I would kindly ask you to review the following code and tell me if it's enough to prevent most of SQL injection and XSS attacks.

  • SQL injection: treated via PDO prepared statements;
  • XSS: All user's inputs are parsed in every documents through htmlentities + ENT_QUOTES + 'UTF-8';

Here is an example of my code:

    $db_conn_str="mysql:host=" . $db_hostname . ";dbname=" . $db_dbname;

    try {
        $db = new PDO($db_conn_str, $db_username, $db_password);
        $db->setAttribute(PDO::ATTR_ERRMODE, PDO::ERRMODE_EXCEPTION);
        $db->setAttribute(PDO::ATTR_EMULATE_PREPARES, false);

        $stmt = $db->prepare("SELECT * FROM users_db WHERE uname = ?");

        $stmt->bindValue(1, $_SESSION['Kuser']);

        $result = $stmt->fetchAll();

        if (count($result) > 0) {
            $fnameR = htmlentities($result[0]['fname'], ENT_QUOTES, 'UTF-8');
            $lnameR = htmlentities($result[0]['lname'], ENT_QUOTES, 'UTF-8');
            $addressR = htmlentities($result[0]['address'], ENT_QUOTES, 'UTF-8');
            $emailR = htmlentities($result[0]['email'], ENT_QUOTES, 'UTF-8');
        else {
            header('Location: access.php');
    catch (PDOException $e) {
        header('Location: error.php');

This code snippet retrieves if an user exist in the database and if so, fetches some data from the table that get parsed in the html document.

Please also be aware of the following:

  • Absolutely no input in the application from user A is visible to user B;
  • The only user inputs visible in any html documents of the application is their own information stored in the database like in the above code block where an user can modify their personal information through a standard html form;
  • The only file in the application that parses input from other users is accessed by me, and the information is treated via htmlentities as well. It is a page that generates a html table with the list of usernames like so:
while($row = mysqli_fetch_assoc($resultSHOW)) {
    echo "<tr><td bgcolor='#FFF'>" . htmlentities($row['uname'], ENT_QUOTES, 'UTF-8'). "</td></tr>";
  • Any interaction between the user and the MySQL database are operated with MySQL credentials that has only SELECT UPDATE and INSERT privileges. All other SQL commands are disabled for them.
  • All of PHP and MySQL errors messages are customized. The user is in fact redirected to a generic error page when an error occurs.

So the question remains, is all of the above enough to prevent most of SQL injection and XSS attacks? I understand that it's really hard to prevent every security threats, I am simply looking in preventing most of the case here.

Also, concerning session hijacking, my application works in a way that when an user log in, a custom session variable is created and saved. Then, every page this user visit checks if this session variable exists and allow the user to access the account section of the application like so:

if (!isset($_SESSION['user'])) {    
    header('Location: login.php');

Where $_SESSION['user'] is the user's username.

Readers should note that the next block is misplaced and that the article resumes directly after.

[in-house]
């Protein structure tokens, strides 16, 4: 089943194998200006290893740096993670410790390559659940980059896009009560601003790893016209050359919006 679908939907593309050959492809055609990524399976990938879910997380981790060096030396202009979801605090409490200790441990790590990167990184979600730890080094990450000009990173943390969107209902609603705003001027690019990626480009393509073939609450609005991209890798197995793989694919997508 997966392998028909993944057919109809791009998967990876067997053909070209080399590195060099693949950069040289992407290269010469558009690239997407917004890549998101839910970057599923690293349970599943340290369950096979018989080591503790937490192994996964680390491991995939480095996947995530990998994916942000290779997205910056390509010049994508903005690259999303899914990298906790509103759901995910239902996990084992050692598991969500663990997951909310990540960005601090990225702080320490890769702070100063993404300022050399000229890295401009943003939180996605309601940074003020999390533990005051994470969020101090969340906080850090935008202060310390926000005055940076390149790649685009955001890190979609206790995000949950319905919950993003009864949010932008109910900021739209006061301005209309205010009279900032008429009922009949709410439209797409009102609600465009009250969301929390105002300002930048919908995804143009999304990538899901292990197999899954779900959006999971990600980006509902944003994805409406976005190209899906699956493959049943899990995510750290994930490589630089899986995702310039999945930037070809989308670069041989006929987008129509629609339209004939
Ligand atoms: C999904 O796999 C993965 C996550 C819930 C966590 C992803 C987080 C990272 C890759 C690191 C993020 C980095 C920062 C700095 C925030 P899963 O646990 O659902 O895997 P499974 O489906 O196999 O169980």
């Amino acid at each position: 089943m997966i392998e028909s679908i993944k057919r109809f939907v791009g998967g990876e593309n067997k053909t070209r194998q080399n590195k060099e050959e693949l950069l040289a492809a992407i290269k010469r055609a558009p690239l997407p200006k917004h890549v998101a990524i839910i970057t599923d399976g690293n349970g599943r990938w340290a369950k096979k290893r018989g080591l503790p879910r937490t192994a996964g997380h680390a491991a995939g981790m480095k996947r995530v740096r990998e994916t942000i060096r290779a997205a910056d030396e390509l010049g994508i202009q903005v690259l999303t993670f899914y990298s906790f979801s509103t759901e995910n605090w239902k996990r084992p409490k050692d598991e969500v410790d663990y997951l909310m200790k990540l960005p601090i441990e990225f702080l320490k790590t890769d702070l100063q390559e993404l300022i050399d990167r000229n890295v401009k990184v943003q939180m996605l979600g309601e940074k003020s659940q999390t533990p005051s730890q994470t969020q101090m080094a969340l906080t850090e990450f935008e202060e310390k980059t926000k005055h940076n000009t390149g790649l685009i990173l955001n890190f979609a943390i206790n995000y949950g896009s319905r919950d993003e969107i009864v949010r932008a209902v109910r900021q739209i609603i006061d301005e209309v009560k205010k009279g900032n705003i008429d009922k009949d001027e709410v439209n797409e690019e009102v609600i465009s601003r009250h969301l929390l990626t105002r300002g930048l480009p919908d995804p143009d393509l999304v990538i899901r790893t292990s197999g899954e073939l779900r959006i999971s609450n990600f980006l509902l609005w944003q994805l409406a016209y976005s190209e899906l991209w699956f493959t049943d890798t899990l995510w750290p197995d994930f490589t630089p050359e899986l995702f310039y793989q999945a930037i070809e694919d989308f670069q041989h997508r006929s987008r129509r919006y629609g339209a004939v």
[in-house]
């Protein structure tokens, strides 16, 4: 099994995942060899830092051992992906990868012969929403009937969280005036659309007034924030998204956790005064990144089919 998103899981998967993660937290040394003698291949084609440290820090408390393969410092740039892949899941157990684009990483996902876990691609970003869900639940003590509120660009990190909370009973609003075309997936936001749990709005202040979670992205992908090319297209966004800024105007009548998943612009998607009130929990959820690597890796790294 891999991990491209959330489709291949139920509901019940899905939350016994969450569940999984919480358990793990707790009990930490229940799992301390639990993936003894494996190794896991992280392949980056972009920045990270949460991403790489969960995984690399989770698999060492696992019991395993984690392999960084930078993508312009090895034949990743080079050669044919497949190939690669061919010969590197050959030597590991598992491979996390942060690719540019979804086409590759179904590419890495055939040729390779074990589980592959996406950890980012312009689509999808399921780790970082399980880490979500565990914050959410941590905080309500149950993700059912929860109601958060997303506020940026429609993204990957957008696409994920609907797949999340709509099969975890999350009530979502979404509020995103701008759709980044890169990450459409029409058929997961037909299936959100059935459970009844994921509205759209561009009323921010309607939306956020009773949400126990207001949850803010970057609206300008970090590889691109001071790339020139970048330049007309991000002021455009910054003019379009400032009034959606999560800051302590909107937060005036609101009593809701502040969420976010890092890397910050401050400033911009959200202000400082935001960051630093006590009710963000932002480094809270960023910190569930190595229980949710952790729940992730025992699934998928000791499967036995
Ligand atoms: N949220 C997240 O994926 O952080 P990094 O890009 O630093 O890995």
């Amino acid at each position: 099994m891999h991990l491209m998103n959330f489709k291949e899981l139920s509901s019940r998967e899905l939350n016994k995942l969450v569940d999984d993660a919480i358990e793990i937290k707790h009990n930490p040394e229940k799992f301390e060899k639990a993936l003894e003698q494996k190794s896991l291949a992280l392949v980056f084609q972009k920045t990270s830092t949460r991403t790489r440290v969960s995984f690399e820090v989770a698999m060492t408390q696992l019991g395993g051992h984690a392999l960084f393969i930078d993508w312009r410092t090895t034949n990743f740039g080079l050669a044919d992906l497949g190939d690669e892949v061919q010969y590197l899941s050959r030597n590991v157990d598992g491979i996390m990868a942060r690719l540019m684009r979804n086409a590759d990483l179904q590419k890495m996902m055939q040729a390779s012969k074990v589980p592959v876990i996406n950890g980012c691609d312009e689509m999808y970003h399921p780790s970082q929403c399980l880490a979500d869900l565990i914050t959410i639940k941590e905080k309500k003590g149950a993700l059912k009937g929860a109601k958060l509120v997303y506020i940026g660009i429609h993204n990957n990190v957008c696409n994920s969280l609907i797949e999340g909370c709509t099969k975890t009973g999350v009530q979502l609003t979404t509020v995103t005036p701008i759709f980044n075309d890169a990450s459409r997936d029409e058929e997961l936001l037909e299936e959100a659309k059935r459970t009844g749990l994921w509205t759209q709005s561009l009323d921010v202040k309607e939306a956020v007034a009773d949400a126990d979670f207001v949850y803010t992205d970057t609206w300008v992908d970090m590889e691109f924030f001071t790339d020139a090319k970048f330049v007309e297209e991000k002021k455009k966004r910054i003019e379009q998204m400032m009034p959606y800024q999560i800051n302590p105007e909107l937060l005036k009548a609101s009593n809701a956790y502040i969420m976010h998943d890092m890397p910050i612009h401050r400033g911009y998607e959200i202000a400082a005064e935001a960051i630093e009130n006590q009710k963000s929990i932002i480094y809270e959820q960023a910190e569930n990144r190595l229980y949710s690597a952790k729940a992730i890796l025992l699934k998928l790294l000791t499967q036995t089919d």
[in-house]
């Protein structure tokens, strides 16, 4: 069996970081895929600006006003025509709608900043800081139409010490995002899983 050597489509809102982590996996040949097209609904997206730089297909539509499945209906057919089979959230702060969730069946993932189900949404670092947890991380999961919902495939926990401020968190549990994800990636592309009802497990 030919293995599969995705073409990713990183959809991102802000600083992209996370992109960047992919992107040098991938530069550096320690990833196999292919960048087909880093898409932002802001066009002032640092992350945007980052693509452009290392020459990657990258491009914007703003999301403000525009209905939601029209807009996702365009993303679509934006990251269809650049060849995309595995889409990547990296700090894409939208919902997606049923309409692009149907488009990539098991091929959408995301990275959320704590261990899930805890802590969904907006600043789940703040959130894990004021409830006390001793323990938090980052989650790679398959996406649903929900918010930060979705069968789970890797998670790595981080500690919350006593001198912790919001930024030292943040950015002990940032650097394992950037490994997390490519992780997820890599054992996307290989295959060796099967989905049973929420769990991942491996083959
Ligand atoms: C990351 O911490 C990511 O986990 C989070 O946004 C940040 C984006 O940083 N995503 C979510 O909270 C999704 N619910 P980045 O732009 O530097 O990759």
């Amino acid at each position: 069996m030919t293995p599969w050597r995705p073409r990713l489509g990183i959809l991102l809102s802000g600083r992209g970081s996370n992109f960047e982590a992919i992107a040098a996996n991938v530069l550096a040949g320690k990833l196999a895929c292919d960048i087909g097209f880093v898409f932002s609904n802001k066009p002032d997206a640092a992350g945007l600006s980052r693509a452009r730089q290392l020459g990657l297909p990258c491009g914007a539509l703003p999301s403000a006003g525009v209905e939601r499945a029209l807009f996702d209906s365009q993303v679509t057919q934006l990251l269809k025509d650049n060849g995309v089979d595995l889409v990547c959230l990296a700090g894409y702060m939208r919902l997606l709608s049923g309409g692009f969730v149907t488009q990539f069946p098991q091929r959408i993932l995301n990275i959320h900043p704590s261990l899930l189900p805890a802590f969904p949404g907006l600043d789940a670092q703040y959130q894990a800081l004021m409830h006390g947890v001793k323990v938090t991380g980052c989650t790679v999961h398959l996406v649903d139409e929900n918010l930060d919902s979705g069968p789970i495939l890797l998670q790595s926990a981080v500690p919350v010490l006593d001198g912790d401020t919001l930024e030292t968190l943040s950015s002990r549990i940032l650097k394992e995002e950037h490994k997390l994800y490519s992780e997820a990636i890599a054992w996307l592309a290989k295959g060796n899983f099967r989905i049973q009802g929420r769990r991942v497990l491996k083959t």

It is the only tool my application uses to check if an user has actually log in! If this variable is not set, the user is redirected to the login.php page, otherwise, they can navigate through the account section of the application.

Reading many documents available online, I understand that this can be really vulnerable to session hijacking. What would be the best approach regarding that? I want to keep it as simple as possible, I am not interested in using cookies as they are vulnerable to cookie thefts. But if you think it is better so, I will kindly listen to your arguments.

  • You said you aren't using cookies, but PHP automatically uses a cookie to identify the user between requests when using sessions. That's where your SESSION variable comes from. – multithr3at3d May 13 at 12:41
  • Ok! Thanks for the info! I wasn't aware of this! – DjShoucrout May 13 at 15:11

I'm sorry to inform you that while you're using parameterized queries (which is great) your authentication checks are severely flawed. Sending the redirect header does not halt the execution, so any code that occurs after the redirect will still execute. You can validate this yourself by using a web agent that can ignore redirects such as curl.

| improve this answer | |
  • Hi and thanks for the reply! Since my original post I have been throwing some die() all over the place after the redirects. Do you think this is enough? Thanks :) – DjShoucrout Jun 15 at 2:12
  • Die will usually spam your logs, but anything that halts execution is fine. – wireghoul Jun 15 at 8:16
  • You can use exit() instead of die(). – ThoriumBR Jul 14 at 1:56
  • die() is the same as exit() and you should use one of them after redirect(). exit or die will not spam your server logs - unfortunately @wireghoul is wrong here. ( stackoverflow.com/questions/1795025/… ) – Awaaaaarghhh Jul 14 at 3:09
  • Additionally you could get some redirection bugs if someone enters URL like host/index.php/index.php instead of just host/index.php. – Awaaaaarghhh Jul 14 at 3:11

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